Rheumatoid arthritis can cause chest pain

Rheumatoid Arthritis Symptoms

The symptoms of rheumatoid arthritis are different for every person who suffers from this - mostly chronic - disease. Rheumatoid arthritis can begin insidiously and remain confined to a few joints for years. In many cases phases of severe inflammation alternate with phases of weak inflammation. This is called a surge-like course. A flare-up usually lasts for several weeks to several months. Symptoms subside between attacks. Some people have long periods with few or no symptoms.

Nowadays, however, new and earlier therapies lead to a changed, significantly better life for those affected.

Symptoms in the joints

Rheumatoid arthritis almost always affects the joints. The inflammation of the synovium causes typical symptoms such as:

  • Pain in the joint
    The inflammation in the joint causes pain whether you move it or not. Pressure on the joint and maximum flexion or extension increase the pain.
  • Swelling of the joint
    the fluid in the joint makes it feel soft and plump-elastic.
  • Stiffness of the joint
    The joint doesn't move as well as it should. Joint stiffness is especially common in the morning, and in rheumatoid arthritis it can take more than half an hour (sometimes several hours) before the joints feel loose.
  • Redness and warmth on the joint
    The joints may feel warmer and discolored related to the inflammation.

In which joints do the symptoms appear?

Rheumatoid arthritis usually begins in the hands, typically in the small joints, i.e. often in the metacarpophalangeal and medial joints of the fingers. Both hands are almost always affected. Over time, the inflammation can spread to more and more joints, for example:

  • Wrists
  • Elbow
  • Feet
  • Hips
  • jaw
  • knee
  • neck
  • Shoulders

When you have rheumatoid arthritis, you'll almost always notice a symmetrical pattern. The condition shows up in the same joints on both sides of your body, such as both wrists or both knees. This is what distinguishes rheumatoid arthritis from most other rheumatic diseases.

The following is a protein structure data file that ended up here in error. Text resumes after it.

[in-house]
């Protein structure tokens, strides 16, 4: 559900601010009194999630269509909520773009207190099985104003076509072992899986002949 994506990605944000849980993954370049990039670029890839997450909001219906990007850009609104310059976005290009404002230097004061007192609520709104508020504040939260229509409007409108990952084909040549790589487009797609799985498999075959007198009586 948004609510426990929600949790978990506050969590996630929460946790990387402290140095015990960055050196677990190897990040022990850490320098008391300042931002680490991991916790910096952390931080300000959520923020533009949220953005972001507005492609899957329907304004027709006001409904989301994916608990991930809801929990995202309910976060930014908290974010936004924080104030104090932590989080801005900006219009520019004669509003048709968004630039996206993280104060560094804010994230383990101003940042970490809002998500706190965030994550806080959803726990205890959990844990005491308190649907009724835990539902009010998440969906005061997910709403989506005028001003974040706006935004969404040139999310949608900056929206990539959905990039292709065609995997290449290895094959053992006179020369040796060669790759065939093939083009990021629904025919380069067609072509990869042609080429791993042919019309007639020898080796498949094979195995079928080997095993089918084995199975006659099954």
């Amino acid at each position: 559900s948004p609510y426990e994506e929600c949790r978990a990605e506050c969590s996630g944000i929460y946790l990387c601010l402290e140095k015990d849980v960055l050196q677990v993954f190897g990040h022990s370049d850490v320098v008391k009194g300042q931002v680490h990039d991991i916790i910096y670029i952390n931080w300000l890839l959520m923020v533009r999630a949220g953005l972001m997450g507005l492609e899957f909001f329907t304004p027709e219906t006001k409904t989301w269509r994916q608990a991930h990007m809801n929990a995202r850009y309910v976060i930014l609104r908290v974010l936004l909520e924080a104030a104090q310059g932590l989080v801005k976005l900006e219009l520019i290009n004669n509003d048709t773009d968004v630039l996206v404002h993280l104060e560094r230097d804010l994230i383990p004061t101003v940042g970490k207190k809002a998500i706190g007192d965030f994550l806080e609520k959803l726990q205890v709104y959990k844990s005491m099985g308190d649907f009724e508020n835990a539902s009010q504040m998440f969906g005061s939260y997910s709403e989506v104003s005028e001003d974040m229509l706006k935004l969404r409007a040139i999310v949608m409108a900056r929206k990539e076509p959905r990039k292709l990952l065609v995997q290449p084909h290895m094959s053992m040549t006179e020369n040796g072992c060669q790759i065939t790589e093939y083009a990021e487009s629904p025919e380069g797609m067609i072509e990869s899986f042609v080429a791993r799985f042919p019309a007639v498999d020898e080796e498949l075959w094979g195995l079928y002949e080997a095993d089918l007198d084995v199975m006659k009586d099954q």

Symptoms in other parts of the body

Rheumatoid arthritis symptoms can go beyond that too. Often times, patients report flu-like general symptoms, such as:

  • Tiredness, exhaustion
  • muscle pain
  • Loss of appetite
  • light fever
  • poor general condition

Rheumatoid nodules

  • About 20% of rheumatoid arthritis patients develop what are known as rheumatoid nodules. These are rough lumps or bumps under the skin. These are not painful and they are easy to move. Most often they appear on parts of the body that are often exposed to pressure, such as the elbows, but can also appear in other areas such as:
  • Underside of the forearm
  • at the back of the head
  • at the base of the spine
  • on the Achilles tendon
  • on the tendons in hand

Heart and lung symptoms

In very rare cases (2 to 5%), rheumatoid arthritis can also damage the lungs. This causes either no symptoms or only unspecific symptoms, such as a dry cough and shortness of breath during exercise. Rheumatoid arthritis can also lead to inflammation of the pericardium (pericarditis) or myocarditis. Symptoms include shortness of breath or chest pain. In all cases you should consult a doctor in order to avoid secondary damage such as heart failure, atrial fibrillation and stroke.

Symptoms around the eyes

With an inflammatory rheumatic disease such as rheumatoid arthritis, all structures in the eye can be affected. "Burning" eyes with a foreign body sensation, a red eye and, if necessary, stabbing pain appear as symptoms. The most common complications of rheumatoid arthritis affecting the eyes are:

  • Dry eye syndrome due to destruction of the lacrimal gland
  • Scleritis: inflammation and redness in the white part of the eye.
  • Cataract: A clouding of the lens that affects vision.

Source https://www.thieme-connect.com/products/ejournals/abstract/10.1055/s-0041-102298